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Your mother may talk about things she imagines or wishes were true. They are real to her. Answer within her reality. "I'm glad you got back safely." "It must have been nice to go shopping." " thank you for telling me about your day. " and so on.
No need to contradict her. No harm done.
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Thank you! We do get weekly updates from the facility, which helps.
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disgustedtoo May 23, 2020
She sounds like she had a good time! Why burst that bubble?

I've been pretty much stuck here, unable to finish the rehab of this place nor go anywhere for lack of funds, going on 2 years now, never mind 2 months! Just when the finances were resolving and I found someone who could get the labor needed to finish the work needed, along comes this damn virus!

Maybe I should start making up stories about how my day(s) go...

So, as others have said, it is common and you should just play along with it. This is her reality and it seems to be keeping her happy! Could be worse.

If you or sis are bothered by it, let her finish her "story" and then gently try to change the subject to something else.
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Every person is different and the disease effects some quicker than others. As long as it isn't harmful or thoughts of running away, don't agree or disagree just get connected to the present with light conversation. Sometimes the activity department comes up with some pretty unique ideas to break the monotony with play acting different themed partys. While doing their best to make the residents life a little fuller, some confused patients can believe it to be the rea deal.l As long as she's not slipping off or constantly worried about where she is I don't think it's hurting anything. Don't worry about the future, she'll always be your mom no matter what. Read what you can on her specificate problems/issues from medical researchers to help you know what to expect. Talk with people like these on this site and take some time to read for your own emotional support. Knowledge is the only power you have over this disease so use all you can.
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It's absolutely normal. For several months last year, my mother demanded to go home several times a day, and she was at the home she owned and had lived in for more than 50 years. We figured out that she wanted to go to her childhood home, and we discovered that promising her we'd leave later usually calmed her down. My point is that an Alzheimer's-impaired brain is going to tell stories that are off by 60 years, pure fantasy, complete fiction, or nightmares. It is all true to your loved one. Don't argue, don't try to prove them wrong. Logic is the first thing to go. So, yes, go along with it. Unless they're telling you they're experiencing something awful, which even if it isn't happening, is affecting them mentally and might require anti-anxiety meds or anti-depressants.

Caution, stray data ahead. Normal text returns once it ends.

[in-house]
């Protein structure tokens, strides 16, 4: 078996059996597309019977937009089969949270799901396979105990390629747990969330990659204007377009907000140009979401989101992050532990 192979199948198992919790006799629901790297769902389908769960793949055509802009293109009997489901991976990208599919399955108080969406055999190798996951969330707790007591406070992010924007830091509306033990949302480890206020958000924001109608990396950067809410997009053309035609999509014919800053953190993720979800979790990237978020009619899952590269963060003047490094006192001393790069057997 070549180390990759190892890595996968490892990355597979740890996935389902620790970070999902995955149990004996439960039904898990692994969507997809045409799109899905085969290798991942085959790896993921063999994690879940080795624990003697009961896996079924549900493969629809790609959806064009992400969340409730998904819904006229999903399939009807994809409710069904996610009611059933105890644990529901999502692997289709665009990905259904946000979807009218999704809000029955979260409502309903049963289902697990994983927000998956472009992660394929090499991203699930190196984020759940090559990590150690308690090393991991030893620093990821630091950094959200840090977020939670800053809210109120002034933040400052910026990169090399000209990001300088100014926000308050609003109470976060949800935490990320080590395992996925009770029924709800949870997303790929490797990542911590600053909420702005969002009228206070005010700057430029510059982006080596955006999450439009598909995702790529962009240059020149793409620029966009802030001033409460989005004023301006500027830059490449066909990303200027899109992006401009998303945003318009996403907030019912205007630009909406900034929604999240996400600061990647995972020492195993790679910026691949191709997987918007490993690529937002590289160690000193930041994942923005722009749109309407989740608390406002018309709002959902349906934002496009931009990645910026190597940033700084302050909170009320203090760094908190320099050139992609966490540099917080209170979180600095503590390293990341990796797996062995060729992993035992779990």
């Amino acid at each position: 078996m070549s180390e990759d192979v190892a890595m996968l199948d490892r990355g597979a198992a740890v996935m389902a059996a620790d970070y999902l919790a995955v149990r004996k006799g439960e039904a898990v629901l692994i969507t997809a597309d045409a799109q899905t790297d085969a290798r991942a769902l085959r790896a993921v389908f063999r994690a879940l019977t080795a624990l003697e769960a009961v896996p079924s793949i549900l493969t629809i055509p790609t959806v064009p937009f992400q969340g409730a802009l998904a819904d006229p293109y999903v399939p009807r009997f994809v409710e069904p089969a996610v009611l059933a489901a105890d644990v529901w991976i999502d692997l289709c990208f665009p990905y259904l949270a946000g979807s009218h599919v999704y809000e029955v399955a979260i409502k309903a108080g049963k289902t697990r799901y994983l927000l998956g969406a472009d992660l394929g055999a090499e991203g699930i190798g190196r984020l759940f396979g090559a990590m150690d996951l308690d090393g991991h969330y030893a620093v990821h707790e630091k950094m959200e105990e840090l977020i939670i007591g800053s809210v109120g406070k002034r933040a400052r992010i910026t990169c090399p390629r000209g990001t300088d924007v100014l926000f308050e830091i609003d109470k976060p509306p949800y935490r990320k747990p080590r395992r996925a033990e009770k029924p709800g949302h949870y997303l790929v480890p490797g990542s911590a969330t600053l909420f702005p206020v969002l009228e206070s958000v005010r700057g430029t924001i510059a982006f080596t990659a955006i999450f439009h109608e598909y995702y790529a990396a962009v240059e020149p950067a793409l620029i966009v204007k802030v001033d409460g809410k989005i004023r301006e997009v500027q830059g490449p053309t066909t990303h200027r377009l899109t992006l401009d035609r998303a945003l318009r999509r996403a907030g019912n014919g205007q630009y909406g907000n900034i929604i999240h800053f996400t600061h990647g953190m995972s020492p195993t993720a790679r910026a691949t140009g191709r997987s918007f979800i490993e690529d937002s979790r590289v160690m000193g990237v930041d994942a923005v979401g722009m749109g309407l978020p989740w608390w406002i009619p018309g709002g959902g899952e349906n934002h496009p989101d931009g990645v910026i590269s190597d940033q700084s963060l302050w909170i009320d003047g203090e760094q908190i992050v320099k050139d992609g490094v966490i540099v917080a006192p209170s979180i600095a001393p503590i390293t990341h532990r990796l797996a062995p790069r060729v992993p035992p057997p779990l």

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Wendylou May 22, 2020
Hi!
I'm going through the same thing with my 80 yr old mother with vascular dementia.
The only problem is I'm running out of excuses why we can't leave today.
In addition to that most of the times she gets really angry when I come up with an excuse.

I tried to distract her most of the time.
It's not easy. Especially when you're dealing with a woman with a very STRONG character.
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I try to think of it as her brain is trying to find connections that were once linear, but now aren’t. She was worried about something but can’t tell if it is her inner thought swirl or what really happened. Some things I have learned to translate. If we are out and about and she asks me several times if someone picked my sister up from school it means that she is overwhelmed and ready to return to the facility where she feels safe. Things just don’t process the same way. The restaurant we’ve had lunch at for years, while familiar is full of motion and sound that she can’t process in way that lets her file it away as background noise. She’s not lying, she is picking something out of the grab bag to provide an answer. In your case the best thing to do is to agree with your mother that it is a good or bad thing based on the answer provided to reassure, because she may not be talking specifically about her roommate but another person and her roommate walked by when she was talking to you or she saw something that reminded her of her room mate. She is trying to tell you that she was worried about something but it is ok now. Or at least that is how choose to interpret.
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Yep--annoying as all get out, but normal.

If you saw my mom before 3 pm, you'd think she was pretty on point. After that, the slow slide into another world.

Nothing to do for it--she's on so many meds the docs won't give her anything. She's calm, so it's not like she's causing problems, She's just like a totally different person.